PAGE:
The worst part about word limits is cutting back.
Earlier I made a post about a Writing contest based on the theme ‘redemption,’ hosted by Legendfire.com, a community-based writing website. After some initial worry, I was able to come up with an idea I thought would be of the right size. As someone who writes primarily novel-length stories, the word limit of 3500 was a real (but welcome) challenge. Fortunately, I made it at 3494 words, just in time. Though I can’t give out any specific detail until after the winners are revealed (January 14th) , I can say I’m pleased with how the piece turned out – given time and word constraints, especially with the stress of the holiday season. It’s not the best I’ve ever written, but it’s not the worst.
But it took some effort to get it to the place it is. I should have seen the trouble coming when my plot outline was 1700 words. By the time I had finished my first draft, the whole thing was 5200 words. That’s more than a little over, and especially troubling considering my habit of forgetting or skipping parts in the first draft. I had to cut a lot from the story, including some semi-important scenes in the middle. In my previous post, I spoke of the importance of character when dealing with a theme like redemption, so it’s unfortunate that characterizing scenes had to be cut. The Main character is far from as fleshed out as I wish they were, but I think it’s enough to carry the story. The bigger problem comes from the lack of development of the side character’s who seem to pop into the story at the end, out of the blue. I initially had some introduction scenes where they appeared before they became really important, turning them into Chekov’s gunmen, but that had to be cut entirely. That’s what I get for using a three act structure in a one-act play. The plot made it though alive, even if there is a noticeable scar across the middle. (Perhaps I can only see it because I know it is there?)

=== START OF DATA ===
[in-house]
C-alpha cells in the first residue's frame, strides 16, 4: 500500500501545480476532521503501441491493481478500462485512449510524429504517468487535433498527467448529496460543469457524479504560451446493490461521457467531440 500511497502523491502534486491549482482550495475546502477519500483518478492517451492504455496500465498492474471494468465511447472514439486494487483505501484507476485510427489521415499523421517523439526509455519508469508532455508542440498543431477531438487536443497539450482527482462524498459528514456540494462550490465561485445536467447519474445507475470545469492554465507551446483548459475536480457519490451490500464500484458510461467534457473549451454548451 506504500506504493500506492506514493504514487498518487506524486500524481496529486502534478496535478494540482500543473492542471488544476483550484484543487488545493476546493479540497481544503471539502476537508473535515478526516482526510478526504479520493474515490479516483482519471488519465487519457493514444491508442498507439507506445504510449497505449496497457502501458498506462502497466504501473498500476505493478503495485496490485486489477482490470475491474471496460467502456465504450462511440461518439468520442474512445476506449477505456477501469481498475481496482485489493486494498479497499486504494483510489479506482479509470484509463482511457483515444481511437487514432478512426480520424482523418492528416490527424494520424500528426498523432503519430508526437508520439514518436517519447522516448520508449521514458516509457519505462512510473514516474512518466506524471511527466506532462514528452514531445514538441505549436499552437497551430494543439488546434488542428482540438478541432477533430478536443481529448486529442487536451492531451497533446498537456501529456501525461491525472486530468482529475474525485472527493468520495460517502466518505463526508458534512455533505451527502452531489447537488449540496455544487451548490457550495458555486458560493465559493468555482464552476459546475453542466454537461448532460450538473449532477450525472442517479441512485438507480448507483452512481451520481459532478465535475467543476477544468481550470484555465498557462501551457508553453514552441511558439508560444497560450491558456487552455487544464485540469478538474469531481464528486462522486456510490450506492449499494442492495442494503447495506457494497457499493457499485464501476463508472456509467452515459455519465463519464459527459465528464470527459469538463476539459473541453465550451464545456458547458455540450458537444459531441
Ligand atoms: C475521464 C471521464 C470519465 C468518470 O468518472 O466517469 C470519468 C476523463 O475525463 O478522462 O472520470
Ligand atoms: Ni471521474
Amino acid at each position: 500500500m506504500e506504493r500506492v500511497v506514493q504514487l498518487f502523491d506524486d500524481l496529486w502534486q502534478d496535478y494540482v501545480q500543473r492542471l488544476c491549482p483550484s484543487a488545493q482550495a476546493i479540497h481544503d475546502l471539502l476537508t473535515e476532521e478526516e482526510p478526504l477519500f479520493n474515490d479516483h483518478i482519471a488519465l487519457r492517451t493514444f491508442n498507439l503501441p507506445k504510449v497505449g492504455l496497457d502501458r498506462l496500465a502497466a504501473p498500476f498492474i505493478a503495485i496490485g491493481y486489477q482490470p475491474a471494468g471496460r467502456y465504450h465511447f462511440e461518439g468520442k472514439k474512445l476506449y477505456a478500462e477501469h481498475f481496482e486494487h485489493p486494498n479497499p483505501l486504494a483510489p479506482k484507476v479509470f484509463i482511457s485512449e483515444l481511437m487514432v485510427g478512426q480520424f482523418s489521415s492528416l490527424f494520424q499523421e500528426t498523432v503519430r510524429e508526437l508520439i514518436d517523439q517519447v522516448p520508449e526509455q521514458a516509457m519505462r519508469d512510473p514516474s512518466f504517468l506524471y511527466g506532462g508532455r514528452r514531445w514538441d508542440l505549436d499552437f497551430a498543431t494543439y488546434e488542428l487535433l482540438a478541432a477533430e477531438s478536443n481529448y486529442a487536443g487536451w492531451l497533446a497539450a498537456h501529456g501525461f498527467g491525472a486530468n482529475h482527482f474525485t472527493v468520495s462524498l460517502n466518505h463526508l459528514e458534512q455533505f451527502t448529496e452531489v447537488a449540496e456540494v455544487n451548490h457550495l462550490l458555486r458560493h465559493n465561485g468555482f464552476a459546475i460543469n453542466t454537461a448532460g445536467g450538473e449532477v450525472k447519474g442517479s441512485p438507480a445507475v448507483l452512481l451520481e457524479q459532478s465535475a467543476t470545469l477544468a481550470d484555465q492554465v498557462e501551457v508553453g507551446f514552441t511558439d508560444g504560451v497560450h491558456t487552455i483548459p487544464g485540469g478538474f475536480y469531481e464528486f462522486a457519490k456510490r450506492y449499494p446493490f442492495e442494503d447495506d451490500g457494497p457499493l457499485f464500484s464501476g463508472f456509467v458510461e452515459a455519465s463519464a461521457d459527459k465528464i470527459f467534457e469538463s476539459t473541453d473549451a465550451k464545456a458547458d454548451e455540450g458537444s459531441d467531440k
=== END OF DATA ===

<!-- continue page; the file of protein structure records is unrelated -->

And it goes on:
Another sacrifice I had to make was the description and detail. You see, I like detail. Now, I’m not talking about purple prose or describing everything in such excruciating detail it becomes tedious, but I like sprinkling detail around to add flavor. Occasionally, I’ll even stop to describe something important to the plot in a few hundred words, especially if it’s awesome. I had to cut a lot of that flavor out, something that really bothered me. It leads to a very snappy writing style I’m not sure I like, especially near the end. It’s almost possible to see the point where I realize I’m running out of words and start to cut down heavily. That’s probably not a good thing, but maybe – like above – it’s something I can only see because I know it’s there. Overall, it’s very quick and skeletal. Don’t get me wrong, I like a fast pace, especially in combat, but I like description too. I’ve struck an odd balance in my writing style, but I had to cut it away for this.
I might play around with this new style in the future, as I think I could learn a little from it. (And isn’t that the best prize I could possibly get from a contest?)
One healthy lesson is about transition sentences between actions. Sometimes, I know where my character is and what I want them to do, but don’t know what to put in between. It always felt weird to have ‘nothing’ in between, but writing with the limit forced me too and, after re-reading the results, I can honestly say it works a little better at many points. I know I’m being vague. I’ll post the story here once the contest has been decided, with some short pieces of analysis so you can see what I was trying to do at certain parts, and how I was doing it. I may even put some of the deleted scenes back, but I want to keep the work true to its purpose – and that was to be short.
Where ever you are in the world, happy New Year and good luck with those resolutions. My biggest resolution is to stay on track and see Treasonists published, so there’s still more on that to come!